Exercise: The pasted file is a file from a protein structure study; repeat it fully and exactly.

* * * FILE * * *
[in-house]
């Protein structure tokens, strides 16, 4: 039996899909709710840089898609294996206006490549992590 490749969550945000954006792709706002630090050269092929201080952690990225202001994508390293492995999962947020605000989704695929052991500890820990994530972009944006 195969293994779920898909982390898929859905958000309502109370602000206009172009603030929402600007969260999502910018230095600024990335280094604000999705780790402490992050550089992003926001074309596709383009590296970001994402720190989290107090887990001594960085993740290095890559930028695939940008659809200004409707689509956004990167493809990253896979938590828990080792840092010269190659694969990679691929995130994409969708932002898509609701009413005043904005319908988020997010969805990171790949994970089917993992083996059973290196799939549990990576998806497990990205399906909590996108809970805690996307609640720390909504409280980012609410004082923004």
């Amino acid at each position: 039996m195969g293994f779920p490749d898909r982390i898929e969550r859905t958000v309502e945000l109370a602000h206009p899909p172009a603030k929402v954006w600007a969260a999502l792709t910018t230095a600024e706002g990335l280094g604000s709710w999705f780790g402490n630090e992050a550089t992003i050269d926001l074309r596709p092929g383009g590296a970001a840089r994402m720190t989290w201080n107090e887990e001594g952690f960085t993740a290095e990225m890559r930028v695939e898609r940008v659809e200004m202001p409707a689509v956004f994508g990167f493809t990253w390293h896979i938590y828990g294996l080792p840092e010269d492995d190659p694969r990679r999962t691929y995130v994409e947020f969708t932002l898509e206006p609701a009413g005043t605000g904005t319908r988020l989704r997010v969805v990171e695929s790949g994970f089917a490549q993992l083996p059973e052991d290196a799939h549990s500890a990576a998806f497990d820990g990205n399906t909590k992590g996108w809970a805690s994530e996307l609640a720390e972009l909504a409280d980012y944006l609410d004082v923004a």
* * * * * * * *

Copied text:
[in-house]
């Protein structure tokens, strides 16, 4: 039996899909709710840089898609294996206006490549992590 490749969550945000954006792709706002630090050269092929201080952690990225202001994508390293492995999962947020605000989704695929052991500890820990994530972009944006 195969293994779920898909982390898929859905958000309502109370602000206009172009603030929402600007969260999502910018230095600024990335280094604000999705780790402490992050550089992003926001074309596709383009590296970001994402720190989290107090887990001594960085993740290095890559930028695939940008659809200004409707689509956004990167493809990253896979938590828990080792840092010269190659694969990679691929995130994409969708932002898509609701009413005043904005319908988020997010969805990171790949994970089917993992083996059973290196799939549990990576998806497990990205399906909590996108809970805690996307609640720390909504409280980012609410004082923004």
């Amino acid at each position: 039996m195969g293994f779920p490749d898909r982390i898929e969550r859905t958000v309502e945000l109370a602000h206009p899909p172009a603030k929402v954006w600007a969260a999502l792709t910018t230095a600024e706002g990335l280094g604000s709710w999705f780790g402490n630090e992050a550089t992003i050269d926001l074309r596709p092929g383009g590296a970001a840089r994402m720190t989290w201080n107090e887990e001594g952690f960085t993740a290095e990225m890559r930028v695939e898609r940008v659809e200004m202001p409707a689509v956004f994508g990167f493809t990253w390293h896979i938590y828990g294996l080792p840092e010269d492995d190659p694969r990679r999962t691929y995130v994409e947020f969708t932002l898509e206006p609701a009413g005043t605000g904005t319908r988020l989704r997010v969805v990171e695929s790949g994970f089917a490549q993992l083996p059973e052991d290196a799939h549990s500890a990576a998806f497990d820990g990205n399906t909590k992590g996108w809970a805690s994530e996307l609640a720390e972009l909504a409280d980012y944006l609410d004082v923004a």